January 12, 2021

Photo Essay: The Treasures of City Terrace Park, from Medieval to Mid-Century Modern

There's so much in LA that's been lost—that I'll never get to see in person.

circa 1905? (Photo: William Henry Jackson, Denver Public Library)

But every now and then, I catch a glimpse of the past. 

And that's what I went to City Terrace Park on Christmas Day in search of—pieces of hand-carved Arizona red sandstone from the 19th-century Los Angeles County Courthouse (completed 1891, demolished 1936). 

The Richardsonian Romanesque-style temple of law once stood on the southwest corner of Temple Street and New High Street (now Spring) in an area formerly known as "Poundcake Hill"—which was eventually flattened for the the Los Angeles Civic Center and the Criminal Courts Building (completed 1972, renamed the Clara Shortridge Foltz Criminal Justice Center in 2002). 

The "Red Sandstone Courthouse"—designed by the San Francisco-based firm of Curlett, Eisen and Cuthbertson—was exemplary of Romanesque architecture. But the 1933 Long Beach earthquake jostled it just enough for it to be deemed unsafe and slated for demolition. 

The only way anyone can see it now—and in color!—is to visit City Terrace Park, just north of East Los Angeles, where its remnants form a kind of historic boulder garden between the playground and the baseball field.

Its reclaimed sandstone bricks—bearing the scars of dismantling, transport, and reassembly—also line the northern end of the park, which is managed by Los Angeles County Parks and Recreation (since City Terrace falls under county jurisdiction as an unincorporated area within LA metro). 

Although the 3.5-acre park was first dedicated in 1933 after having been built by crews of the Civil Works Administration (predecessor to the Works Progress Administration), it continued to be added onto—and not stopping with the salvaged sandstone.  

In 1957, City Terrace Park's ravine was filled in with 600,000 cubic yards of soil that had been removed in the flattening of Poundcake Hill—expanding it to 15 acres. And in 1960, new structures were added to create a mini Mid-Century Modern campus within the park.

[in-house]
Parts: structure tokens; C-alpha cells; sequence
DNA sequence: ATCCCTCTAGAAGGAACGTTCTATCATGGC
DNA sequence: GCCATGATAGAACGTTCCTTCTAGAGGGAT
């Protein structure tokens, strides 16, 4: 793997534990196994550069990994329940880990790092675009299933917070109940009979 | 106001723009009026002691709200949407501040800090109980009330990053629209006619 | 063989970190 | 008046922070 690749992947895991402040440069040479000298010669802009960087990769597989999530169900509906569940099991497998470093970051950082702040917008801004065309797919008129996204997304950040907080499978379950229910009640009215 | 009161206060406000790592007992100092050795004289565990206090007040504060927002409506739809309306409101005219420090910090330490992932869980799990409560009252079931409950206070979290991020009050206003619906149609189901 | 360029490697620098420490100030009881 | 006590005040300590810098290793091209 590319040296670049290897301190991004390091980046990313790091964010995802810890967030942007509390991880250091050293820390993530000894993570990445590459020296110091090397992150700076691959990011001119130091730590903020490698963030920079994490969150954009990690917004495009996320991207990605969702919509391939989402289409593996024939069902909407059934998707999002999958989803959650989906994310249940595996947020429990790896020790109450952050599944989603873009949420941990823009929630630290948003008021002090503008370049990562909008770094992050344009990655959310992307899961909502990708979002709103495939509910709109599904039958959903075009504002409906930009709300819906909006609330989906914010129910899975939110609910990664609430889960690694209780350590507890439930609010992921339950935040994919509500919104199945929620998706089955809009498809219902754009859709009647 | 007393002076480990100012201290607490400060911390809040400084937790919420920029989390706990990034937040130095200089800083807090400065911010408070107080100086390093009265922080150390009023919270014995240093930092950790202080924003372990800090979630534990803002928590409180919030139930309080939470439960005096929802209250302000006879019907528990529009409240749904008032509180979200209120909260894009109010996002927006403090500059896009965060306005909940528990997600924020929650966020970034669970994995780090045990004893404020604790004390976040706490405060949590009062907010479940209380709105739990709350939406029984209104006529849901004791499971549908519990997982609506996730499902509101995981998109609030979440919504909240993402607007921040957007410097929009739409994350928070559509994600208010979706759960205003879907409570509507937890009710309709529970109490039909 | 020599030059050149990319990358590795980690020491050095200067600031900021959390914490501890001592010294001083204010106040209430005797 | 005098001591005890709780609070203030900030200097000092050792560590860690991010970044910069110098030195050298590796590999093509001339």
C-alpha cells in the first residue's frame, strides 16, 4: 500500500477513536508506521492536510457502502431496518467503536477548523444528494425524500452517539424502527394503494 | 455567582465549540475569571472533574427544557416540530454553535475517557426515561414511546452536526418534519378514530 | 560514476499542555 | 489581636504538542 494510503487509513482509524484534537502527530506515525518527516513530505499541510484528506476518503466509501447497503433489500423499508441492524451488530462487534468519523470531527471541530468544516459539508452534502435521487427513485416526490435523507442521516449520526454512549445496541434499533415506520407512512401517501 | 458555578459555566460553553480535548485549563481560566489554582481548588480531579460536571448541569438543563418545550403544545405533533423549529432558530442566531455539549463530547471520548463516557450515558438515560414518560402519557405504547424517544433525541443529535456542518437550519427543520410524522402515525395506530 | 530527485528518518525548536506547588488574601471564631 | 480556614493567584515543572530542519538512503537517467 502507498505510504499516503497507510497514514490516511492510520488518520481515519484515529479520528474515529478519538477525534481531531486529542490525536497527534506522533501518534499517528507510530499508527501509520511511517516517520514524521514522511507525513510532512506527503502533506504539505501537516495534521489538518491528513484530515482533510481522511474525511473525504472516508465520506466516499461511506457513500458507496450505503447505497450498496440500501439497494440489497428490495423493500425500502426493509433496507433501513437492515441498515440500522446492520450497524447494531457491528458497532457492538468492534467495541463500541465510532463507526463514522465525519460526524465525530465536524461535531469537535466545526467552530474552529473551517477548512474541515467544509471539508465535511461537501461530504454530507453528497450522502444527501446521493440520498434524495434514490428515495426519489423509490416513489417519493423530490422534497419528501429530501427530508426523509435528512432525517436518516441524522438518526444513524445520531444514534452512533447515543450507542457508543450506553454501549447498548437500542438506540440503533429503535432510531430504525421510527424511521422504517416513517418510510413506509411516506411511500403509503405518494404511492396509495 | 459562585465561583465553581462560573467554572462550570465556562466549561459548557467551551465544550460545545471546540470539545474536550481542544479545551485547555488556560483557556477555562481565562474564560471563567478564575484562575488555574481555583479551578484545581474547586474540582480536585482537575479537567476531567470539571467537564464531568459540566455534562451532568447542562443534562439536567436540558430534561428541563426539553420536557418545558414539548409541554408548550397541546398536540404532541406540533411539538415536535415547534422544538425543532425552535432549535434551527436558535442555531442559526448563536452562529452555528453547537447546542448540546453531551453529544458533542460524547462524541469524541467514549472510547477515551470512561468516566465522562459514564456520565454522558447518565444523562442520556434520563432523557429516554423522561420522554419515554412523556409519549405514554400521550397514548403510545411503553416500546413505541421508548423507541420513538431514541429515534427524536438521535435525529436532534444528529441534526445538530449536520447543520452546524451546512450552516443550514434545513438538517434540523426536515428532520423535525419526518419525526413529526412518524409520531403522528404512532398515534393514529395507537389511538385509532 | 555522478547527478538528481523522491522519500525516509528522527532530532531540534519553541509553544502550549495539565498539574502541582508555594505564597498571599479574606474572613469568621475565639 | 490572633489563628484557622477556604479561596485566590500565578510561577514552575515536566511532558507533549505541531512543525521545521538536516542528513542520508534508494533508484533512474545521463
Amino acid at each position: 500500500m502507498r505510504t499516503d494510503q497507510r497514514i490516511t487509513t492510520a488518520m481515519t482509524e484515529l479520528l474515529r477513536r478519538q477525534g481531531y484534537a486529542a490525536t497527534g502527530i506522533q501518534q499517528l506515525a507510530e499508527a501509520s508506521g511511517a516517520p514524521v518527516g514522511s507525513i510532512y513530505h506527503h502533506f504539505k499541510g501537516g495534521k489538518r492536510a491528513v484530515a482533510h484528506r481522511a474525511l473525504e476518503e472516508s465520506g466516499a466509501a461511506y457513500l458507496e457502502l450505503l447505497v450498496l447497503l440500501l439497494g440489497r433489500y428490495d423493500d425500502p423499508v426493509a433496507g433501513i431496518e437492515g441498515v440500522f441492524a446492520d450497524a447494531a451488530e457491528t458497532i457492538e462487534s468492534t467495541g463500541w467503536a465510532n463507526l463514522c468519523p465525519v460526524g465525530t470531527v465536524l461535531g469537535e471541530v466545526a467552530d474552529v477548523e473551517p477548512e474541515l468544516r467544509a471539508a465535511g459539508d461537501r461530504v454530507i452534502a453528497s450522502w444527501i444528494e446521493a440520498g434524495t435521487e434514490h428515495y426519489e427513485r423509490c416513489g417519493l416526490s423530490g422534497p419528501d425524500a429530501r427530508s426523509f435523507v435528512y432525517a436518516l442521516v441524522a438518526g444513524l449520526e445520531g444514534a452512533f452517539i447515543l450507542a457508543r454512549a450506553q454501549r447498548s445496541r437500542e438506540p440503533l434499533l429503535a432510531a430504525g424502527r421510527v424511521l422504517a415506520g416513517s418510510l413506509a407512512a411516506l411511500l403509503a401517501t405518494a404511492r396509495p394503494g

In addition to the covered walkway and administration structure adjacent to the swimming pool, the 1960s also saw the addition of the City Terrace Park Sports Shell. An indoor-outdoor dome for the basketball court that resembles a turtle shell or a saddle, it might be the only athletic dome of its kind anywhere. 

The architectural term for it is a hyperbolic paraboloid, whose popularity rose in post-war America. But even now, this double-curved architectural form is a pretty "radical approach" to park design. 

Architects Ralph J. Bowerman and Charles W. Hobson of Bowerman and Hobson designed it so that there aren't any walls at its base or interior columns—only five beams supporting it along the exterior.

And it looks as "space age" now as it probably did back then. 

Of course, the sinuous lines don't automatically "go" with the Gothic scrolls of the former courthouse's stone ornamentation. But who cares???

I wish pieces of more fallen landmarks could find a forever home at some local park somewhere. 

Then again, I wish so many landmarks didn't have to fall. 
For more vintage views of the Red Sandstone Courthouse, visit Water and Power Associates

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